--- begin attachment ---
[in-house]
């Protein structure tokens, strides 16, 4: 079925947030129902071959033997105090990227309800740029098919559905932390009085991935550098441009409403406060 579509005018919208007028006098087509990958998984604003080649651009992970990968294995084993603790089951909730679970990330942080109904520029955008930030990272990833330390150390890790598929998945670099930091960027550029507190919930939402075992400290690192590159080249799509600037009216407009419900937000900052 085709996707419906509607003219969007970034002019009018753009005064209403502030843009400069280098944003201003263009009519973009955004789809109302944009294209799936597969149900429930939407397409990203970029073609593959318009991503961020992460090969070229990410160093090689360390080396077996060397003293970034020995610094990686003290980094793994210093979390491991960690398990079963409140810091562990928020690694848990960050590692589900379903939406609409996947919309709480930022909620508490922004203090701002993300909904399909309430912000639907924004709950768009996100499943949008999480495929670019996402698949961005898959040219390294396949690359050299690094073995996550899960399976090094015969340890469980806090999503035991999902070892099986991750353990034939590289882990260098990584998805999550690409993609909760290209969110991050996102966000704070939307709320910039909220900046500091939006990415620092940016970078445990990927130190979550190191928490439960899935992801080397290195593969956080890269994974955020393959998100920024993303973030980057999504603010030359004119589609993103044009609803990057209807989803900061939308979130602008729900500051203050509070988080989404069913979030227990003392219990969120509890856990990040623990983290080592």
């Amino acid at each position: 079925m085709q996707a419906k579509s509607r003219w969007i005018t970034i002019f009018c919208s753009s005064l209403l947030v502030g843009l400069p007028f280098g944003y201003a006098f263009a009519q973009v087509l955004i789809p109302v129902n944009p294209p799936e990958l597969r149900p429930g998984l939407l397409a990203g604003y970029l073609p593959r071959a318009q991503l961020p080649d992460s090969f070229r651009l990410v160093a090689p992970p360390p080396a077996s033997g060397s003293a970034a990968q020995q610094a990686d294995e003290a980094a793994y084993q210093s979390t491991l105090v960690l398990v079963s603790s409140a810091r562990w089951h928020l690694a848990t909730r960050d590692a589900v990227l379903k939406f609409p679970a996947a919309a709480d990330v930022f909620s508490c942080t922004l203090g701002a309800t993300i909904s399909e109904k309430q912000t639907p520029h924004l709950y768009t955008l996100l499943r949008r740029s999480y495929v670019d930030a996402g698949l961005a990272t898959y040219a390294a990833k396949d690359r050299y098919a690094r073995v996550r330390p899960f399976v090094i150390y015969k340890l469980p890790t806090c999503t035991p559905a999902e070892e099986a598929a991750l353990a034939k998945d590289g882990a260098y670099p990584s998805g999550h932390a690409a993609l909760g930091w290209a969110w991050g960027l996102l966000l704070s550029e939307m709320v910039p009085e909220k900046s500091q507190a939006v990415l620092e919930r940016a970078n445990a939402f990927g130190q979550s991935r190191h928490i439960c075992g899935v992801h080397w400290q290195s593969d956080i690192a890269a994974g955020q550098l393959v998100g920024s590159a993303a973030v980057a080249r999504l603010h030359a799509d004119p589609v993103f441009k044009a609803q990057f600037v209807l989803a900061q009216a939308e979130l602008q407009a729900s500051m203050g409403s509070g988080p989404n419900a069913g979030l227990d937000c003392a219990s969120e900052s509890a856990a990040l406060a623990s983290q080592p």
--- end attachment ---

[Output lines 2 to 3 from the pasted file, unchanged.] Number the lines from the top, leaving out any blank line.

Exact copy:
């Protein structure tokens, strides 16, 4: 079925947030129902071959033997105090990227309800740029098919559905932390009085991935550098441009409403406060 579509005018919208007028006098087509990958998984604003080649651009992970990968294995084993603790089951909730679970990330942080109904520029955008930030990272990833330390150390890790598929998945670099930091960027550029507190919930939402075992400290690192590159080249799509600037009216407009419900937000900052 085709996707419906509607003219969007970034002019009018753009005064209403502030843009400069280098944003201003263009009519973009955004789809109302944009294209799936597969149900429930939407397409990203970029073609593959318009991503961020992460090969070229990410160093090689360390080396077996060397003293970034020995610094990686003290980094793994210093979390491991960690398990079963409140810091562990928020690694848990960050590692589900379903939406609409996947919309709480930022909620508490922004203090701002993300909904399909309430912000639907924004709950768009996100499943949008999480495929670019996402698949961005898959040219390294396949690359050299690094073995996550899960399976090094015969340890469980806090999503035991999902070892099986991750353990034939590289882990260098990584998805999550690409993609909760290209969110991050996102966000704070939307709320910039909220900046500091939006990415620092940016970078445990990927130190979550190191928490439960899935992801080397290195593969956080890269994974955020393959998100920024993303973030980057999504603010030359004119589609993103044009609803990057209807989803900061939308979130602008729900500051203050509070988080989404069913979030227990003392219990969120509890856990990040623990983290080592």
């Amino acid at each position: 079925m085709q996707a419906k579509s509607r003219w969007i005018t970034i002019f009018c919208s753009s005064l209403l947030v502030g843009l400069p007028f280098g944003y201003a006098f263009a009519q973009v087509l955004i789809p109302v129902n944009p294209p799936e990958l597969r149900p429930g998984l939407l397409a990203g604003y970029l073609p593959r071959a318009q991503l961020p080649d992460s090969f070229r651009l990410v160093a090689p992970p360390p080396a077996s033997g060397s003293a970034a990968q020995q610094a990686d294995e003290a980094a793994y084993q210093s979390t491991l105090v960690l398990v079963s603790s409140a810091r562990w089951h928020l690694a848990t909730r960050d590692a589900v990227l379903k939406f609409p679970a996947a919309a709480d990330v930022f909620s508490c942080t922004l203090g701002a309800t993300i909904s399909e109904k309430q912000t639907p520029h924004l709950y768009t955008l996100l499943r949008r740029s999480y495929v670019d930030a996402g698949l961005a990272t898959y040219a390294a990833k396949d690359r050299y098919a690094r073995v996550r330390p899960f399976v090094i150390y015969k340890l469980p890790t806090c999503t035991p559905a999902e070892e099986a598929a991750l353990a034939k998945d590289g882990a260098y670099p990584s998805g999550h932390a690409a993609l909760g930091w290209a969110w991050g960027l996102l966000l704070s550029e939307m709320v910039p009085e909220k900046s500091q507190a939006v990415l620092e919930r940016a970078n445990a939402f990927g130190q979550s991935r190191h928490i439960c075992g899935v992801h080397w400290q290195s593969d956080i690192a890269a994974g955020q550098l393959v998100g920024s590159a993303a973030v980057a080249r999504l603010h030359a799509d004119p589609v993103f441009k044009a609803q990057f600037v209807l989803a900061q009216a939308e979130l602008q407009a729900s500051m203050g409403s509070g988080p989404n419900a069913g979030l227990d937000c003392a219990s969120e900052s509890a856990a990040l406060a623990s983290q080592p």